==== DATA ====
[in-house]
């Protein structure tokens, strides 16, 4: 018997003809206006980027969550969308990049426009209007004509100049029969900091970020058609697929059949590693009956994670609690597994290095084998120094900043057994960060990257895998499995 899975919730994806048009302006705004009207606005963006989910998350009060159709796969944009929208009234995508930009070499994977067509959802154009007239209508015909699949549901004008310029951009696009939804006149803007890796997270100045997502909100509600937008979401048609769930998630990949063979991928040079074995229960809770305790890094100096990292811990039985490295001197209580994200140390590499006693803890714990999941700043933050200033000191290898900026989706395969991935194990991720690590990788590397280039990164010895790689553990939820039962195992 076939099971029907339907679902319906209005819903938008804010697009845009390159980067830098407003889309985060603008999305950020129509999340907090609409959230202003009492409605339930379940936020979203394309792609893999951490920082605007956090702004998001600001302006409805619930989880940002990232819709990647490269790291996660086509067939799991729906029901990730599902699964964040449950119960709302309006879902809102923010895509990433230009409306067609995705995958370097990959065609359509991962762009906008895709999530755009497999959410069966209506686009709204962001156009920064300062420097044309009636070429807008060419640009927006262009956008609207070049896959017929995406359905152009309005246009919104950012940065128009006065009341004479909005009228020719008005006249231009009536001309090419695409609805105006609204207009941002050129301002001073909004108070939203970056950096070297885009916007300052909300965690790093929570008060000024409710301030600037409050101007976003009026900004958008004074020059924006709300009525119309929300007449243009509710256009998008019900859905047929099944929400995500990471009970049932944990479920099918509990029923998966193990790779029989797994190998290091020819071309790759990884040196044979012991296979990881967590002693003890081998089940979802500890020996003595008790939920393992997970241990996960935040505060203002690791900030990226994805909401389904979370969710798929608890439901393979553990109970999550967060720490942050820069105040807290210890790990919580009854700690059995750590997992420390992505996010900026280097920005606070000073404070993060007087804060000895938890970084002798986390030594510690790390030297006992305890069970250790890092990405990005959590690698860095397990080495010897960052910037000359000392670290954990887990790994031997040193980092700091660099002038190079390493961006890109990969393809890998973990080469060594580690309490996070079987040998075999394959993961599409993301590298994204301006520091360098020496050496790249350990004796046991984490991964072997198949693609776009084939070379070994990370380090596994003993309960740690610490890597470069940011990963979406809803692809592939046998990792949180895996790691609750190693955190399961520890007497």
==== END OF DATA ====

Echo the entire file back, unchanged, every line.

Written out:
[in-house]
């Protein structure tokens, strides 16, 4: 018997003809206006980027969550969308990049426009209007004509100049029969900091970020058609697929059949590693009956994670609690597994290095084998120094900043057994960060990257895998499995 899975919730994806048009302006705004009207606005963006989910998350009060159709796969944009929208009234995508930009070499994977067509959802154009007239209508015909699949549901004008310029951009696009939804006149803007890796997270100045997502909100509600937008979401048609769930998630990949063979991928040079074995229960809770305790890094100096990292811990039985490295001197209580994200140390590499006693803890714990999941700043933050200033000191290898900026989706395969991935194990991720690590990788590397280039990164010895790689553990939820039962195992 076939099971029907339907679902319906209005819903938008804010697009845009390159980067830098407003889309985060603008999305950020129509999340907090609409959230202003009492409605339930379940936020979203394309792609893999951490920082605007956090702004998001600001302006409805619930989880940002990232819709990647490269790291996660086509067939799991729906029901990730599902699964964040449950119960709302309006879902809102923010895509990433230009409306067609995705995958370097990959065609359509991962762009906008895709999530755009497999959410069966209506686009709204962001156009920064300062420097044309009636070429807008060419640009927006262009956008609207070049896959017929995406359905152009309005246009919104950012940065128009006065009341004479909005009228020719008005006249231009009536001309090419695409609805105006609204207009941002050129301002001073909004108070939203970056950096070297885009916007300052909300965690790093929570008060000024409710301030600037409050101007976003009026900004958008004074020059924006709300009525119309929300007449243009509710256009998008019900859905047929099944929400995500990471009970049932944990479920099918509990029923998966193990790779029989797994190998290091020819071309790759990884040196044979012991296979990881967590002693003890081998089940979802500890020996003595008790939920393992997970241990996960935040505060203002690791900030990226994805909401389904979370969710798929608890439901393979553990109970999550967060720490942050820069105040807290210890790990919580009854700690059995750590997992420390992505996010900026280097920005606070000073404070993060007087804060000895938890970084002798986390030594510690790390030297006992305890069970250790890092990405990005959590690698860095397990080495010897960052910037000359000392670290954990887990790994031997040193980092700091660099002038190079390493961006890109990969393809890998973990080469060594580690309490996070079987040998075999394959993961599409993301590298994204301006520091360098020496050496790249350990004796046991984490991964072997198949693609776009084939070379070994990370380090596994003993309960740690610490890597470069940011990963979406809803692809592939046998990792949180895996790691609750190693955190399961520890007497």